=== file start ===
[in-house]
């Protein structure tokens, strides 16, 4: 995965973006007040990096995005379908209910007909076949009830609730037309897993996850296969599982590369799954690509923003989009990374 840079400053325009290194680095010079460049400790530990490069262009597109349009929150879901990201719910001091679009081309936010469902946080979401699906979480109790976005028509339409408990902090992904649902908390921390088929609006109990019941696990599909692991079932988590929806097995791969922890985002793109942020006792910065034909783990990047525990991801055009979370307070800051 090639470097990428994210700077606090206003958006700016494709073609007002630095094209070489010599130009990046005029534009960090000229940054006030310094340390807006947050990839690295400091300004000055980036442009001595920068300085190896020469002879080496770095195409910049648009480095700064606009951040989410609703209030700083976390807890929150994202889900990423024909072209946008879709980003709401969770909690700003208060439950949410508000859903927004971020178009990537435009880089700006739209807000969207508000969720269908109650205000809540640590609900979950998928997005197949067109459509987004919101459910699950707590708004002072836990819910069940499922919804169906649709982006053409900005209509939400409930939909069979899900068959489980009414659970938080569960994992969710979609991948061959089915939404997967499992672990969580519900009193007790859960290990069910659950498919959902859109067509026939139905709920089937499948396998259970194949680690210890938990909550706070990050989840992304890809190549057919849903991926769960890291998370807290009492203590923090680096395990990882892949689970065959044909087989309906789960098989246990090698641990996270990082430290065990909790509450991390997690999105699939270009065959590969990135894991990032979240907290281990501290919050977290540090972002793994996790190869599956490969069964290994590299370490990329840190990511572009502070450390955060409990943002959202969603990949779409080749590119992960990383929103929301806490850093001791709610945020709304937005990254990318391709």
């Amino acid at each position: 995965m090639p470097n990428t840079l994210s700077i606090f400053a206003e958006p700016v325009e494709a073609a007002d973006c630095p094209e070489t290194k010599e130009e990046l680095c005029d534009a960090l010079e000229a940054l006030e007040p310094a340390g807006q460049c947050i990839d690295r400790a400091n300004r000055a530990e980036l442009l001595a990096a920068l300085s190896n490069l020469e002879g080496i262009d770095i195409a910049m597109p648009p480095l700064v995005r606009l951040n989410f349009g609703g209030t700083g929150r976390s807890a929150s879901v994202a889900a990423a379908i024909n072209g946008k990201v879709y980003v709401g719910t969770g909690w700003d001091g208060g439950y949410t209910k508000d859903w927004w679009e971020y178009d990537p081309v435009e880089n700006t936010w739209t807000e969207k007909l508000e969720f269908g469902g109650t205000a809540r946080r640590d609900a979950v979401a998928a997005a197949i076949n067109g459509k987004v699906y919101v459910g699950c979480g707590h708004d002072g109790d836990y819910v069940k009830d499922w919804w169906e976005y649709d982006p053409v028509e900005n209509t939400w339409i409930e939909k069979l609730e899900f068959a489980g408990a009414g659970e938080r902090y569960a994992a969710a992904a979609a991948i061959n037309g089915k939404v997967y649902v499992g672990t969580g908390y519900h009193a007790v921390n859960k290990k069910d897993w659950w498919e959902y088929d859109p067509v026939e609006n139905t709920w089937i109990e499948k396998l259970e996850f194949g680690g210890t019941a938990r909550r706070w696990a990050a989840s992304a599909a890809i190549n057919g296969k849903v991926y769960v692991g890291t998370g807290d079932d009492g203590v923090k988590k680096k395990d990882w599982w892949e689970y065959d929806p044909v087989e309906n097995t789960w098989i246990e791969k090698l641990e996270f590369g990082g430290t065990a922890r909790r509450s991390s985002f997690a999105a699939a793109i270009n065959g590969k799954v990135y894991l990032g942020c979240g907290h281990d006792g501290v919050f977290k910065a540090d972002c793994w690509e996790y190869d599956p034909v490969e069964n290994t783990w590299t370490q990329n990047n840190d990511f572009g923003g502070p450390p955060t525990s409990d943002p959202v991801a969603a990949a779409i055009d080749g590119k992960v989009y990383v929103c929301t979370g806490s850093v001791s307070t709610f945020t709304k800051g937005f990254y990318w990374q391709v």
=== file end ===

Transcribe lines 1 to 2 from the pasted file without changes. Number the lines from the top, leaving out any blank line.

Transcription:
[in-house]
């Protein structure tokens, strides 16, 4: 995965973006007040990096995005379908209910007909076949009830609730037309897993996850296969599982590369799954690509923003989009990374 840079400053325009290194680095010079460049400790530990490069262009597109349009929150879901990201719910001091679009081309936010469902946080979401699906979480109790976005028509339409408990902090992904649902908390921390088929609006109990019941696990599909692991079932988590929806097995791969922890985002793109942020006792910065034909783990990047525990991801055009979370307070800051 090639470097990428994210700077606090206003958006700016494709073609007002630095094209070489010599130009990046005029534009960090000229940054006030310094340390807006947050990839690295400091300004000055980036442009001595920068300085190896020469002879080496770095195409910049648009480095700064606009951040989410609703209030700083976390807890929150994202889900990423024909072209946008879709980003709401969770909690700003208060439950949410508000859903927004971020178009990537435009880089700006739209807000969207508000969720269908109650205000809540640590609900979950998928997005197949067109459509987004919101459910699950707590708004002072836990819910069940499922919804169906649709982006053409900005209509939400409930939909069979899900068959489980009414659970938080569960994992969710979609991948061959089915939404997967499992672990969580519900009193007790859960290990069910659950498919959902859109067509026939139905709920089937499948396998259970194949680690210890938990909550706070990050989840992304890809190549057919849903991926769960890291998370807290009492203590923090680096395990990882892949689970065959044909087989309906789960098989246990090698641990996270990082430290065990909790509450991390997690999105699939270009065959590969990135894991990032979240907290281990501290919050977290540090972002793994996790190869599956490969069964290994590299370490990329840190990511572009502070450390955060409990943002959202969603990949779409080749590119992960990383929103929301806490850093001791709610945020709304937005990254990318391709």